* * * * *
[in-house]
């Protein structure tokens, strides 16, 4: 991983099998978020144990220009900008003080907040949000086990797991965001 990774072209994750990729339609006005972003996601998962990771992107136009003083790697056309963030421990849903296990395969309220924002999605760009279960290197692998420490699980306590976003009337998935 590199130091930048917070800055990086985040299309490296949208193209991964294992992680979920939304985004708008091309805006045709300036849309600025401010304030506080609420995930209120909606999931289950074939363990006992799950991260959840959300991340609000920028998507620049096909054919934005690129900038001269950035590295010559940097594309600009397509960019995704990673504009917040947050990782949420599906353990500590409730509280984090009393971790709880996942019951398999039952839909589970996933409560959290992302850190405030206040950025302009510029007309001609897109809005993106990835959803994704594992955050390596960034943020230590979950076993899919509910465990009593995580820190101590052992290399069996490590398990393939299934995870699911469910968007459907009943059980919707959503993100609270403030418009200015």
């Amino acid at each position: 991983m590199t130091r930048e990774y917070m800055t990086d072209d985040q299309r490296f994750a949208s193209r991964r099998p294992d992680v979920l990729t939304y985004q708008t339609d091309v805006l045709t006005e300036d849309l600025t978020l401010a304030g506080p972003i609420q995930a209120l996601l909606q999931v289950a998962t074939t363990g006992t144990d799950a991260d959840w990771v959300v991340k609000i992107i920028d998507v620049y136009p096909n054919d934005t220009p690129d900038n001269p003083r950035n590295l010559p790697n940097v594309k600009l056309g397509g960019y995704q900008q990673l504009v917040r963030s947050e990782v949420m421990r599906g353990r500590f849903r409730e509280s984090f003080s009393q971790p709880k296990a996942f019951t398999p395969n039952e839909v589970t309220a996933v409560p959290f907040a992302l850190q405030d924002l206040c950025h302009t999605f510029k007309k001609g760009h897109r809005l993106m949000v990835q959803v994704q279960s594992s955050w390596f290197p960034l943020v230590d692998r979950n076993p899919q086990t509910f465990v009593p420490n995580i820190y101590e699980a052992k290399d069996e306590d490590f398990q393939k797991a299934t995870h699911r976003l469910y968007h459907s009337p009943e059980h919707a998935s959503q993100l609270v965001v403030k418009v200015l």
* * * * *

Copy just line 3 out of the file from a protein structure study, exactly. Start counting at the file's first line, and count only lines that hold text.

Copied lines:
């Amino acid at each position: 991983m590199t130091r930048e990774y917070m800055t990086d072209d985040q299309r490296f994750a949208s193209r991964r099998p294992d992680v979920l990729t939304y985004q708008t339609d091309v805006l045709t006005e300036d849309l600025t978020l401010a304030g506080p972003i609420q995930a209120l996601l909606q999931v289950a998962t074939t363990g006992t144990d799950a991260d959840w990771v959300v991340k609000i992107i920028d998507v620049y136009p096909n054919d934005t220009p690129d900038n001269p003083r950035n590295l010559p790697n940097v594309k600009l056309g397509g960019y995704q900008q990673l504009v917040r963030s947050e990782v949420m421990r599906g353990r500590f849903r409730e509280s984090f003080s009393q971790p709880k296990a996942f019951t398999p395969n039952e839909v589970t309220a996933v409560p959290f907040a992302l850190q405030d924002l206040c950025h302009t999605f510029k007309k001609g760009h897109r809005l993106m949000v990835q959803v994704q279960s594992s955050w390596f290197p960034l943020v230590d692998r979950n076993p899919q086990t509910f465990v009593p420490n995580i820190y101590e699980a052992k290399d069996e306590d490590f398990q393939k797991a299934t995870h699911r976003l469910y968007h459907s009337p009943e059980h919707a998935s959503q993100l609270v965001v403030k418009v200015l």